B. Implementers: They are entrepreneurs, executives, senior and middle management in organizations who make decisions about the use of technology in their workplaces. They stand between the creators and the users of technology. As an example of the serious nature of this role, consider that some technologies can either cause or cure cancer. Therefore, the application of technology requires insight, analysis, planning, and evaluation. It takes time and effort to understand the problem, weigh different options in selecting the right technology solution, plan every step of deployment, and periodically evaluate its results and impact. What is a God-honoring way to apply technology for the betterment of people’s lives? What are some criteria for making wise decisions as they pertain to technology?
C. Users: This third group is the majority of the workforce—those who use technology to do their jobs. From a school teacher who uses a data projector in the classroom to a checkout cashier in a supermarket using a point-of-sales system, these are the people who are on the front lines of their organizations interacting with their customers. The challenge they face is that they can allow technology to override humanness in their interactions with people. While technology helps increase productivity and efficiency, when is it time to set it aside and focus on the person in front of us? What are the key principles for good use of technology?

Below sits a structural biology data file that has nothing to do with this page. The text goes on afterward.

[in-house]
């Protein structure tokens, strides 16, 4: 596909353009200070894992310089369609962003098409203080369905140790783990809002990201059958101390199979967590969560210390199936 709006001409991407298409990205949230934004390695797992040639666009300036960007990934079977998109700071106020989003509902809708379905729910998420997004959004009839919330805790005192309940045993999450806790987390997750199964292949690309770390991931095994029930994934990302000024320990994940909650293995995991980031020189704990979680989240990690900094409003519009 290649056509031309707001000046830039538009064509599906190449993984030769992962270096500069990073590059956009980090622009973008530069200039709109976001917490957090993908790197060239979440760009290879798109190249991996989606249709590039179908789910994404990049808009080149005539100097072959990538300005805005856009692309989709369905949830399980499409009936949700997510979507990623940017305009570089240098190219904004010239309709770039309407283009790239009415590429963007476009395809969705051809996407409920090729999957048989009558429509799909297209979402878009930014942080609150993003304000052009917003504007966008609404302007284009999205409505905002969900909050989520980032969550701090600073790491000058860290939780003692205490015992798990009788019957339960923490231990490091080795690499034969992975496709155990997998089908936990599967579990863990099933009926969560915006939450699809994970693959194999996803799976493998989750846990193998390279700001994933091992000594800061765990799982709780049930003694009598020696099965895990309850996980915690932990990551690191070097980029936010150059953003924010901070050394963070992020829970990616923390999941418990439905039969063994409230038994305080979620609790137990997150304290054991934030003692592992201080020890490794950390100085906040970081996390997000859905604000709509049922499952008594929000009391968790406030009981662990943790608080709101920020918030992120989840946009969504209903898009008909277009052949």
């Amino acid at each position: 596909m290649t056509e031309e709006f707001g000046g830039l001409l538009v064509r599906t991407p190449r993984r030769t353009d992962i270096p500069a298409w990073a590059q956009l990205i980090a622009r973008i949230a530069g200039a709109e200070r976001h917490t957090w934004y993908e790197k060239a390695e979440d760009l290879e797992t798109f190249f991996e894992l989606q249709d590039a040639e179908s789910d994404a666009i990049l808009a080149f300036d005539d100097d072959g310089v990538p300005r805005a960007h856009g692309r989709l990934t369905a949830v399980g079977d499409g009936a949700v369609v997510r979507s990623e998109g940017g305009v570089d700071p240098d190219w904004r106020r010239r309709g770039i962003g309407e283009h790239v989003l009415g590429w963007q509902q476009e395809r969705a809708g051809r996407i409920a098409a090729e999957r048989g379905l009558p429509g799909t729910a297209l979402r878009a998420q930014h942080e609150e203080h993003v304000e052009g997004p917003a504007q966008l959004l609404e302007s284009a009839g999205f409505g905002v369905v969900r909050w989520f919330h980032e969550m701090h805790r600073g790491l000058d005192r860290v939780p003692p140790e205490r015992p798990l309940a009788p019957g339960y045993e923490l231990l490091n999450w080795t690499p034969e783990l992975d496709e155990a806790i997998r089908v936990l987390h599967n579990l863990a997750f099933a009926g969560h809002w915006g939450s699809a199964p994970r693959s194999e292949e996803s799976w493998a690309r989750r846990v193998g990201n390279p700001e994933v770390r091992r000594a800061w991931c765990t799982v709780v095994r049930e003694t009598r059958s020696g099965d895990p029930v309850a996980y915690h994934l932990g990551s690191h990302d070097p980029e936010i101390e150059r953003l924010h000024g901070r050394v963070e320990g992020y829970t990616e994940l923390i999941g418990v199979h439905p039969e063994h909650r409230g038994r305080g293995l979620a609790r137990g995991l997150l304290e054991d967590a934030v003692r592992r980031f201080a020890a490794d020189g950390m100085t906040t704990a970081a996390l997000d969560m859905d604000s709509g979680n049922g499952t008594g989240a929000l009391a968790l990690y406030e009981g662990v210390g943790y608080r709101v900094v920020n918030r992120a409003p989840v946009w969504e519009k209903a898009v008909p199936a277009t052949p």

Today technology is reshaping industry after industry. Many work environments are undergoing large-scale change efforts to reap the benefits of technology to maintain a competitive advantage. In a new McKinsey Global Survey on digital transformations, more than eight in ten respondents say their organizations have undertaken such efforts in the past five years.
This change is accelerating, and it is impacting workers and their workplaces around the globe. This change has no bias toward culture, beliefs, nationality, income, or local economy. Workers find themselves in many different work settings using and being introduced to many different technologies. As discussed earlier, whether you are a creator of technology, an implementer, or a user of technology, your physical, cultural, and process environments are rapidly changing. Whether a worker finds himself within the workplace setting of an assembly line, operating room, sales floor, food counter, cubicle, transport vehicle, sports field, classroom, or home office, that workplace either has changed, is changing, or will soon change.